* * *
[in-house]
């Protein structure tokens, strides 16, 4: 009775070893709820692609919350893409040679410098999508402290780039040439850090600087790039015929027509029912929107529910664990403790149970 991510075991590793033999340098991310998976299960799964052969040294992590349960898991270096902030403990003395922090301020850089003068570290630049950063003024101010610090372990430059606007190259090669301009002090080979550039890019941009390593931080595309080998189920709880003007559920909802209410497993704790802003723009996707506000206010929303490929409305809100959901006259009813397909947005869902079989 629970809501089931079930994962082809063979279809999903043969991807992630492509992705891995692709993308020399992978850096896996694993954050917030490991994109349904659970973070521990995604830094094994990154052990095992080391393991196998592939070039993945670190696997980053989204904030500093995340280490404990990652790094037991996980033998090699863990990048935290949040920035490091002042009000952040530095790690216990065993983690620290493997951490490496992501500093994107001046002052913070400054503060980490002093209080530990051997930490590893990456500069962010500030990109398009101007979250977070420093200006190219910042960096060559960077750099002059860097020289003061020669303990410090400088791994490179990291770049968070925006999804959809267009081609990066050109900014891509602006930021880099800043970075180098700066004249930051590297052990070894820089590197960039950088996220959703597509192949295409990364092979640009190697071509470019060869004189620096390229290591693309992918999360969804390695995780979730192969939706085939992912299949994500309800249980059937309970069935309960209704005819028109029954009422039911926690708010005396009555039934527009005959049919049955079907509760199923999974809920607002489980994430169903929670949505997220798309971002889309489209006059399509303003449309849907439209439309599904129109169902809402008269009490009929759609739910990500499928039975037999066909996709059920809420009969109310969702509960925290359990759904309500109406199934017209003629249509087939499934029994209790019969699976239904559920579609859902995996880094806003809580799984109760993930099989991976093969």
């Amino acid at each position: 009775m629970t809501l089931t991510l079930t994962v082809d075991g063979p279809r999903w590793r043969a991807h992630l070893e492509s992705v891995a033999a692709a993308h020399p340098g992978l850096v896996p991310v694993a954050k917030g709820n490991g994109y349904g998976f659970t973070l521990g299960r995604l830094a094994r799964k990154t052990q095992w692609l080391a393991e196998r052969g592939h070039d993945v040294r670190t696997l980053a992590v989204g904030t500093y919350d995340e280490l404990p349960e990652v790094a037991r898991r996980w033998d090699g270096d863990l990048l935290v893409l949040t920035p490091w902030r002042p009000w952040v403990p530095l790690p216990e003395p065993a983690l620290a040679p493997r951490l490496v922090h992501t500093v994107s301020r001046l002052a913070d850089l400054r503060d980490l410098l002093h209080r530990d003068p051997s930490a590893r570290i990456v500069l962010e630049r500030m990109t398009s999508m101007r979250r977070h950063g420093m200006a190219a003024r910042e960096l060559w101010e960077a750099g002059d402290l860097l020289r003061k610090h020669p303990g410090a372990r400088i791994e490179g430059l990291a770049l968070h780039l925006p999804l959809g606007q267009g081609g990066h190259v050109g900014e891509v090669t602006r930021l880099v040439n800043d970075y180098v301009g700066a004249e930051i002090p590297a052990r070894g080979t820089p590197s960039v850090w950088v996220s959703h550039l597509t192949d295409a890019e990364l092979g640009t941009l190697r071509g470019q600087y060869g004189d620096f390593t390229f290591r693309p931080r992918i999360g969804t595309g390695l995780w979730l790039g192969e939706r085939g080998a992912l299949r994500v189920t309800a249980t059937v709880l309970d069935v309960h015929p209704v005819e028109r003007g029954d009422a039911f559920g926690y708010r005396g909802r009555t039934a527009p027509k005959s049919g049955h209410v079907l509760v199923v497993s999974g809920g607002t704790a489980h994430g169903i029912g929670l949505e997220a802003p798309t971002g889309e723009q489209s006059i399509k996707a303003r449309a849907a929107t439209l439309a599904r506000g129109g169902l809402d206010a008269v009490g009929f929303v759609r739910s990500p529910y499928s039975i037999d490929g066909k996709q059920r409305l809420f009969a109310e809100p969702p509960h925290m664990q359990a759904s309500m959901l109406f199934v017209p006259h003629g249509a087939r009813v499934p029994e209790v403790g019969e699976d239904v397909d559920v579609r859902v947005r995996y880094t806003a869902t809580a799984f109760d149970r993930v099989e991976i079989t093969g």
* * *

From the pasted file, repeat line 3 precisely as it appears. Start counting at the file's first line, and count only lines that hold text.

């Amino acid at each position: 009775m629970t809501l089931t991510l079930t994962v082809d075991g063979p279809r999903w590793r043969a991807h992630l070893e492509s992705v891995a033999a692709a993308h020399p340098g992978l850096v896996p991310v694993a954050k917030g709820n490991g994109y349904g998976f659970t973070l521990g299960r995604l830094a094994r799964k990154t052990q095992w692609l080391a393991e196998r052969g592939h070039d993945v040294r670190t696997l980053a992590v989204g904030t500093y919350d995340e280490l404990p349960e990652v790094a037991r898991r996980w033998d090699g270096d863990l990048l935290v893409l949040t920035p490091w902030r002042p009000w952040v403990p530095l790690p216990e003395p065993a983690l620290a040679p493997r951490l490496v922090h992501t500093v994107s301020r001046l002052a913070d850089l400054r503060d980490l410098l002093h209080r530990d003068p051997s930490a590893r570290i990456v500069l962010e630049r500030m990109t398009s999508m101007r979250r977070h950063g420093m200006a190219a003024r910042e960096l060559w101010e960077a750099g002059d402290l860097l020289r003061k610090h020669p303990g410090a372990r400088i791994e490179g430059l990291a770049l968070h780039l925006p999804l959809g606007q267009g081609g990066h190259v050109g900014e891509v090669t602006r930021l880099v040439n800043d970075y180098v301009g700066a004249e930051i002090p590297a052990r070894g080979t820089p590197s960039v850090w950088v996220s959703h550039l597509t192949d295409a890019e990364l092979g640009t941009l190697r071509g470019q600087y060869g004189d620096f390593t390229f290591r693309p931080r992918i999360g969804t595309g390695l995780w979730l790039g192969e939706r085939g080998a992912l299949r994500v189920t309800a249980t059937v709880l309970d069935v309960h015929p209704v005819e028109r003007g029954d009422a039911f559920g926690y708010r005396g909802r009555t039934a527009p027509k005959s049919g049955h209410v079907l509760v199923v497993s999974g809920g607002t704790a489980h994430g169903i029912g929670l949505e997220a802003p798309t971002g889309e723009q489209s006059i399509k996707a303003r449309a849907a929107t439209l439309a599904r506000g129109g169902l809402d206010a008269v009490g009929f929303v759609r739910s990500p529910y499928s039975i037999d490929g066909k996709q059920r409305l809420f009969a109310e809100p969702p509960h925290m664990q359990a759904s309500m959901l109406f199934v017209p006259h003629g249509a087939r009813v499934p029994e209790v403790g019969e699976d239904v397909d559920v579609r859902v947005r995996y880094t806003a869902t809580a799984f109760d149970r993930v099989e991976i079989t093969g």